Just three small clues—receipts for a pizza, a coffee and a pair of jeans—are enough information to identify a person’s credit card transactions from among those of a million people, according to a new study.
The findings, published in the journal Science, add to other research showing that seemingly anonymous data sets may not protect people’s privacy under rigorous analysis.
“The fact that a few data points are enough to uniquely identify an individual was true in credit card metadata,” said Yves-Alexandre de Montjoye, an MIT graduate student and one of the study’s authors.
Montjoye and his colleagues analyzed credit card transactions provided by an unnamed major bank from 1.1 million people over a three-month period in some 10,000 stores.
They were trying to see how much data they needed to identify a person’s transactions from a larger set of transaction records. Absent from the data were names, addresses, email addresses and other personal information.
Ninety percent of the time, the researchers could pick out an individual using just four pieces of data, such the locations where four purchases were made. Adding price information—for example, purchase receipts—allowed them to identify a person with just three transactions.
They could also identify individuals from “one receipt, one Instagram photo of you having coffee with friends, and one tweet about the phone you just bought,” they said.
“The fundamental scientific question is one of our human behavior,” de Montjoye said. “It’s really how our behavior compares with that of others and eventually makes us unique and identifiable.”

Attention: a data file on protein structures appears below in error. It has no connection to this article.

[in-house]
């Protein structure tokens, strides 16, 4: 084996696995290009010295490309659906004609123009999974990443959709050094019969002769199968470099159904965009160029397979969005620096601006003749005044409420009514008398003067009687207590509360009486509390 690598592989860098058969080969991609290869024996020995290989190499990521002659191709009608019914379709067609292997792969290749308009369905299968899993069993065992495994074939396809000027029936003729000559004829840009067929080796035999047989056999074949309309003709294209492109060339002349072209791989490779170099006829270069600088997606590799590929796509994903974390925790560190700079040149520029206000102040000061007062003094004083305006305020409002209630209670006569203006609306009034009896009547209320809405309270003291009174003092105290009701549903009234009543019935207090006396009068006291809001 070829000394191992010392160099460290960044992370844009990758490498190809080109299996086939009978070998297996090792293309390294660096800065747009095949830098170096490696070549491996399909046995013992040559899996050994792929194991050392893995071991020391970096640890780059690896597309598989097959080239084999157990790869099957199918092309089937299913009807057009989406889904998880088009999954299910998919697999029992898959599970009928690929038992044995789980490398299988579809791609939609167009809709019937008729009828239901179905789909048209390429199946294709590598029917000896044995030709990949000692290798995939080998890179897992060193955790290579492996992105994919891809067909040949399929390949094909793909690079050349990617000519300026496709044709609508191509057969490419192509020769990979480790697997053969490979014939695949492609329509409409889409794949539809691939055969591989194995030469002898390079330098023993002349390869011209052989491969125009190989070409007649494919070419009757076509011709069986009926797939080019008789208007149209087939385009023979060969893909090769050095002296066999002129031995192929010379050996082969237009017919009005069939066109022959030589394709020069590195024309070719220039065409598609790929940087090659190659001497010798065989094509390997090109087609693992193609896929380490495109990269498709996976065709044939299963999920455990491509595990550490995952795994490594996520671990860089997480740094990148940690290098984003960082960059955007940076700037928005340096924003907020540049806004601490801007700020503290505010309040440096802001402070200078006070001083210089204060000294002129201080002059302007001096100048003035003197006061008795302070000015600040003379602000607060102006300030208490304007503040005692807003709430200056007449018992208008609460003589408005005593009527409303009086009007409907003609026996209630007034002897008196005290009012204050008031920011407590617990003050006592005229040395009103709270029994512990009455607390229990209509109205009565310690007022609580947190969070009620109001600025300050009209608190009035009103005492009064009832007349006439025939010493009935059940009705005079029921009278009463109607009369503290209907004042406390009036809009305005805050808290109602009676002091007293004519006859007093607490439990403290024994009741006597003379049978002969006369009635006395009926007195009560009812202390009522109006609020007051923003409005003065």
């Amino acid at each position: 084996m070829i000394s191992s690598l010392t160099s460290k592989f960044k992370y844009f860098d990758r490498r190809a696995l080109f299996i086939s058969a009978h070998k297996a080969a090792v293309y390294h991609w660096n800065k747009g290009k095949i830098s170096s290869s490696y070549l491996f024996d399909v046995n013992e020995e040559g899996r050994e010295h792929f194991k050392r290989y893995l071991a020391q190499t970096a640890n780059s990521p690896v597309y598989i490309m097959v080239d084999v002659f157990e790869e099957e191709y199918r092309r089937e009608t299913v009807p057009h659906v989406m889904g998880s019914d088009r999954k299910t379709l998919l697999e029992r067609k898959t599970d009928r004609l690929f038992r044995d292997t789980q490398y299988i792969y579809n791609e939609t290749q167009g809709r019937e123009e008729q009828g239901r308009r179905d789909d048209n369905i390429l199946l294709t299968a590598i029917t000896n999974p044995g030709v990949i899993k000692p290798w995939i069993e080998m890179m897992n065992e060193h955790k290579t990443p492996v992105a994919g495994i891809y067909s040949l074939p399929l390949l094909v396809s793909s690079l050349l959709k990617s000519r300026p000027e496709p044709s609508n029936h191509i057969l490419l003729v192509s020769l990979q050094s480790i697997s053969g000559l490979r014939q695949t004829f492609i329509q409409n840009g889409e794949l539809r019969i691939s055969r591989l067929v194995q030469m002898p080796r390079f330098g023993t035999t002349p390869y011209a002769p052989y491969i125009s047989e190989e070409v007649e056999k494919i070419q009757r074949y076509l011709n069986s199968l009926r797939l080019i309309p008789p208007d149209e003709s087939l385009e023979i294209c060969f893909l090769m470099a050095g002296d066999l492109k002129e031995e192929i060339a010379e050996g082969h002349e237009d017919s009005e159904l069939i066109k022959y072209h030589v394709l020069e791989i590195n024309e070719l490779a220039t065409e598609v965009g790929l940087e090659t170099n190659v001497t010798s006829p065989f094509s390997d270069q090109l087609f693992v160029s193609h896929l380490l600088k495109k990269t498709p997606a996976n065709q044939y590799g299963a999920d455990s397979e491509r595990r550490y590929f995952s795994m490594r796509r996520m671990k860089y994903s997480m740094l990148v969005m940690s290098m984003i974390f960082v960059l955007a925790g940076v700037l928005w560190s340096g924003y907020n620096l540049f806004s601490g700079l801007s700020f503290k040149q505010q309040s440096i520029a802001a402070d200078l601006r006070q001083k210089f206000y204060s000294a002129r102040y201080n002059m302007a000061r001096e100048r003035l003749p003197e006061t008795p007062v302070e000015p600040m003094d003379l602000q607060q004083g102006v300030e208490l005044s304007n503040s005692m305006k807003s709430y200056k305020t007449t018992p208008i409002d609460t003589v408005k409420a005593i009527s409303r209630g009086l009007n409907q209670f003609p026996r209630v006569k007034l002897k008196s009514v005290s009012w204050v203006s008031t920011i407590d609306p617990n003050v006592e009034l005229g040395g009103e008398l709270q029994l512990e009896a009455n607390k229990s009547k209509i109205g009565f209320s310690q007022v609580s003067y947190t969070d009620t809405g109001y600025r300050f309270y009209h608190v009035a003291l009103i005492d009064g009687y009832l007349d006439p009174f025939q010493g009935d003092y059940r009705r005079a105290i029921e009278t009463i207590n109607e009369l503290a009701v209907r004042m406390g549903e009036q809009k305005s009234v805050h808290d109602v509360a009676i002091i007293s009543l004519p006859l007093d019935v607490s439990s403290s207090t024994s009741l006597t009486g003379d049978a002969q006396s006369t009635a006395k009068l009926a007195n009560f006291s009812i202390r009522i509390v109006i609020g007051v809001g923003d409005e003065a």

The researchers didn’t try to actually identify particular individuals, but instead to figure out on average how much data would be needed to narrow transactions down to a person.
“We did not try to find a specific person on purpose,” he said.
The latest research adds to a 2013 study de Montjoye co-authored that showed that four data points, such as place and time, were enough to identify a person from a mass of mobile phone records 95 percent of the time.
The research highlights the regulatory and policy challenges around anonymity, de Montjoye said. Legally, society relies on a definition of anonymity—such as removing names and email addresses from records—that is widely believed to provide protection.
“What our study shows is that this is not enough to prevent identification,” he said.
The other way to define anonymity, endorsed by the European Union, is that data must be “provably” anonymous, and make it impossible to identify an individual under any circumstances.
Verifying that condition is difficult, de Montjoye said. In addition, scrambling the data too much may prevent novel and legitimate uses, such as studying consumption patterns or inflation. But people should be aware of the potential risks of identification.
“I don’t think it’s ever going to be 100 percent safe, but there are steps that can be taken,” he said.